The attacks in Paris against the offices of the French satirical newspaper Charlie Hebdo and a Jewish supermarket, which left 17 people dead, opened 2015 on a grim note.
Amid the messages of support and sympathy the French people have been receiving from all over the world, dangerous voices have sought to encourage people to look at the attack from a collectivist perspective. Instead of focusing on the culprits, they prefer to blame entire societal groups for what happened. Such reductive tactics have already turned people against each other, and redirected the focus of the debate back to the mainstream media’s favorite subject: religion.
Violence without Context
For pay-per-column talking heads, religion lends legitimacy and explanatory power to murder, leaving nothing to the realm of individual choice. If two terrorists decide to commit murder and claim the act was carried out in the name of their god, few are willing to be rational enough to point the finger at the killers alone.
After all, the line goes, it was their faith that made them crazy. This lazy generalization is the narrative of choice used by people across the political spectrum, who use it to demonize an entire group of individuals who share only passing similarities.
By scapegoating religion, establishment voices avoid talking about the real problems that create the perfect environment for disturbed individuals to take up arms against innocent people. With little time for real debate, the political and personal dimensions of terrorist atrocities are forgotten. The fact that people’s actions are largely dictated by their circumstances, which are in turn often influenced by state policy, is ignored — leaving the blame squarely at religion’s door.
What many ignore is that individuals are not one-dimensional; nor are their justifications for their actions. Using the old excuse that religion has clouded their understanding of the world is the easy way out: it ignores the role of the state in the lives of the smallest, most oppressed minority on earth: the individual.
The War to End All Wars
The terrorism phenomenon is nothing short of terrifying, especially because its victims are usually innocent. But the culture surrounding the terrorism debate has done nothing but incentivize power-hungry governments to perpetuate the conflict, by pointedly ignoring the history that shaped it.
In “Why the Arab World Fights,” veteran US journalist William Pfaff explores how Arab antipathy towards the West is shaped by long-frustrated dreams of genuine independence. The catch-all theory might not be true every time, but it reflects the important historical dimension to current struggles.
Arab civilization has been locked in a deep struggle since World War I. Ever since the Great Powers broke their promises of Arab unity and freedom — deciding instead to exploit and exacerbate locals’ differences for their own geopolitical ends prior to and after the fall of the Ottoman Empire — the Middle East and North Africa have been divided.
The fault-lines laid down in 1918 have sowed the seed for endemic political failure and successive episodes of heavy-handed foreign intervention. The entire region, in a broad sweep from the Sahel to Syria and beyond, is plagued by intermittent instability and conflict. States are dominated by repressive security forces, the only thing capable of keeping them together.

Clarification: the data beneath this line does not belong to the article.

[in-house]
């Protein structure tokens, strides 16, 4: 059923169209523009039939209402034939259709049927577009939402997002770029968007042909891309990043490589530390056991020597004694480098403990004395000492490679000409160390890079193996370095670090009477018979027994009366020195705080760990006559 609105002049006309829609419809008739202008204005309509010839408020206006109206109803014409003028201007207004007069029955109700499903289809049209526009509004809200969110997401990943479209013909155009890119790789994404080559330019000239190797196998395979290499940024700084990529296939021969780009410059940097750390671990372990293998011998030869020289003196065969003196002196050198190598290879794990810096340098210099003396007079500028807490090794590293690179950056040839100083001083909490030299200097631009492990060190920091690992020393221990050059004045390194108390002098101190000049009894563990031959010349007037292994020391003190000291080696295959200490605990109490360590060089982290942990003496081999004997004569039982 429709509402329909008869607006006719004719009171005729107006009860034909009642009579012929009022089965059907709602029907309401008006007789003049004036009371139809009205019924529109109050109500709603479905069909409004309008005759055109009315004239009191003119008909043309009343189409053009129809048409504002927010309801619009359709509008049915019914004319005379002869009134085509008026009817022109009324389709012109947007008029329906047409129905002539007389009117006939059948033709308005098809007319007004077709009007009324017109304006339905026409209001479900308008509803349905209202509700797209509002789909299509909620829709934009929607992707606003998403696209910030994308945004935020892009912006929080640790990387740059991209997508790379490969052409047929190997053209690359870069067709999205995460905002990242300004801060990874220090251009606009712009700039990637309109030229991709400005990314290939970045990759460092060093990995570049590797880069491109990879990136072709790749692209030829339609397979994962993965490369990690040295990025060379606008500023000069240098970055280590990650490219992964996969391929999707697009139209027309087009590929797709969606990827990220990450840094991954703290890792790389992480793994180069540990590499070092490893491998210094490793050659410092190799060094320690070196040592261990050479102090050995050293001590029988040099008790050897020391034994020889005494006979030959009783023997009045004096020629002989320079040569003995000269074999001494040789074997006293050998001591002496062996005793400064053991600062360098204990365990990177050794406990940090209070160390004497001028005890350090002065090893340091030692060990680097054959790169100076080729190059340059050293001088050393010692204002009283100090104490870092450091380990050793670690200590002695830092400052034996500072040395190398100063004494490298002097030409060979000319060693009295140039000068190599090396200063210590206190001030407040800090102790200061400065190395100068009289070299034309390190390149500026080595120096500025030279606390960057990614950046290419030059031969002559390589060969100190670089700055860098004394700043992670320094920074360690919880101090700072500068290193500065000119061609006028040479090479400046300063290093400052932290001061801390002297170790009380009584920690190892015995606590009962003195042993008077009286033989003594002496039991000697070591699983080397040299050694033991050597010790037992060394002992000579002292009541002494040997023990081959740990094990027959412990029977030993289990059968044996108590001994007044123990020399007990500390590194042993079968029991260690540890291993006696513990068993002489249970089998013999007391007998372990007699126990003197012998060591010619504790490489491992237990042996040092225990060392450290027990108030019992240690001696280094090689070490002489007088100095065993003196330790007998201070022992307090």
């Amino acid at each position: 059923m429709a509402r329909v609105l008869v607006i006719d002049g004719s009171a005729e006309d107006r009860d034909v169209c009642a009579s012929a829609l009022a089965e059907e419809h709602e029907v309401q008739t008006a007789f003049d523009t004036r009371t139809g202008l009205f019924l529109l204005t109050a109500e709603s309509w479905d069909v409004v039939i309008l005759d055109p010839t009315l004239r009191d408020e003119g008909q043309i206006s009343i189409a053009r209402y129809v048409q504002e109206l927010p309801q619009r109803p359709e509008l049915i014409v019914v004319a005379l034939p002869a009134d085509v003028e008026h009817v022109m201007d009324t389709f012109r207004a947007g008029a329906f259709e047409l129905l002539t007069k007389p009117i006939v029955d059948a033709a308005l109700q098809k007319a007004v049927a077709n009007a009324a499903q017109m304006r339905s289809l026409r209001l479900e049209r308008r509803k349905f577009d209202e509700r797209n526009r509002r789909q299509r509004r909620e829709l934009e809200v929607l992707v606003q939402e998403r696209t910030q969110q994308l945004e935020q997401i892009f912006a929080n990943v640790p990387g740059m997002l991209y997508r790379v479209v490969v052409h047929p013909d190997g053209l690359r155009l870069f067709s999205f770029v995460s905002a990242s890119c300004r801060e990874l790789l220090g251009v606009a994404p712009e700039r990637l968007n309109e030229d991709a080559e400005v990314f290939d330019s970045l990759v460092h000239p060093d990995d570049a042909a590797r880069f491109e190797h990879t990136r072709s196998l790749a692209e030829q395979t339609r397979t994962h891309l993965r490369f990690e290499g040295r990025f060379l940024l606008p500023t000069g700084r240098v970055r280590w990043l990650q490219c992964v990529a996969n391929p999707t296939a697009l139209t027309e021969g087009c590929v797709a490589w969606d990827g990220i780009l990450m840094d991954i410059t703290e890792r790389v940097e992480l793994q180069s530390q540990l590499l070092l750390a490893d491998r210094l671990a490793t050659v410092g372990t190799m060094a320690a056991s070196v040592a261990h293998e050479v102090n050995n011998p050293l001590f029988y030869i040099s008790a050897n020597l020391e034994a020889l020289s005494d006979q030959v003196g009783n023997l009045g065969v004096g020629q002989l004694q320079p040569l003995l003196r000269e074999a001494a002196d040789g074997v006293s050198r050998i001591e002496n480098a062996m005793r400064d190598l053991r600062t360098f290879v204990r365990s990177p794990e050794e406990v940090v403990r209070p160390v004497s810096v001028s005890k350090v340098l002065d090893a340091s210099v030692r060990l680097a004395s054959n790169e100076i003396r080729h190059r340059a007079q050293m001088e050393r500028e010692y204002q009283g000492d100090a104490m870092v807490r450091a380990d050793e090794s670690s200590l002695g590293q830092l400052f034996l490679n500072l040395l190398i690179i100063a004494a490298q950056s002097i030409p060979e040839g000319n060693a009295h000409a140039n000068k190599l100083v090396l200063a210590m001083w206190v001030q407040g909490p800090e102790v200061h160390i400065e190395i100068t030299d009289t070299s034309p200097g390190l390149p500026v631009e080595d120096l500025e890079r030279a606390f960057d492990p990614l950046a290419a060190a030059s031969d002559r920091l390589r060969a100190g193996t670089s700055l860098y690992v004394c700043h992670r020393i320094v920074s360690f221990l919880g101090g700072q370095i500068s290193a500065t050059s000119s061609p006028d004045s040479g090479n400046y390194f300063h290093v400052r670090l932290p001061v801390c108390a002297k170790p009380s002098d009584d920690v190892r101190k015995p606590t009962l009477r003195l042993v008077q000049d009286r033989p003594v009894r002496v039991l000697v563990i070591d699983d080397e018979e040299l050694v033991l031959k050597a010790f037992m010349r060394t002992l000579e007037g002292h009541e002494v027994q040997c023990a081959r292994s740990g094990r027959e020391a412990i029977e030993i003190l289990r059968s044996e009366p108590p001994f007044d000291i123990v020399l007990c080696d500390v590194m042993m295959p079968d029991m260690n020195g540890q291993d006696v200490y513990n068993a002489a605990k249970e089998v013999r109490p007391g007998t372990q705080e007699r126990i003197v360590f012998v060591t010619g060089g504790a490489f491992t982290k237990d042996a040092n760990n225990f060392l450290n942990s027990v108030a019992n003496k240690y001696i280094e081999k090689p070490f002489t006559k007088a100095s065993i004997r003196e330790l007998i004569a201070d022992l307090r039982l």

And when these regimes clash with intervening powers in all-out conflict, the lesson transmitted to local communities and individuals is clear: real change and freedom from all-powerful governments are impossible. The only path of resistance is to assume military power yourself, in a tooth-and-nail fight for control — hence what we’re witnessing in the rise of the perverted theocratic version of modern governance, the Islamic State.
And in the course of these desperate struggles, terrible acts are carried out, only nominally in the name of religion, which gives a superficial ideological justification to a deep-seated political and material frustration.
Careless Talk Costs Lives
The Western media tend to focus on the religion of the attackers, but seldom dissect their background to see what brings these individuals — unlike the overwhelming majority of their nominal co-religionists — to see the killing of innocent people as something praiseworthy. To blame religion may be the easiest way to go about discussing terrorism, but it’s also the most misleading.
Abstract concepts should never be deployed until we fully understand the political and material motivations for events. Perpetuating the stale idea that religion is to blame only leads to a misdiagnosis. And misdiagnosis only leads to the wrong solution, serving to worsen the sickness: for example, further monitoring and marginalization of Arab communities in France and beyond will only serve to radicalize new recruits.
Above all, thoughtless foreign policy and heedless interventions only boost those groups who promise their disaffected followers a chance, for once in their lives, at something approaching power. It’s time to recognize that the tools of state-building and intervention we’ve deployed indiscriminately for so long were never up to the task.
Instead, rather than blaming religion, we need to begin an altogether more difficult discussion about what it means to be really free in our society and around the world. We also need to consider what structures and policies, supported by us in the West, contribute to making so many within and without our borders feel so powerless that they turn to mass murder to achieve some twisted sense of self-worth.
Edited by Laurie Blair and Fergus Hodgson.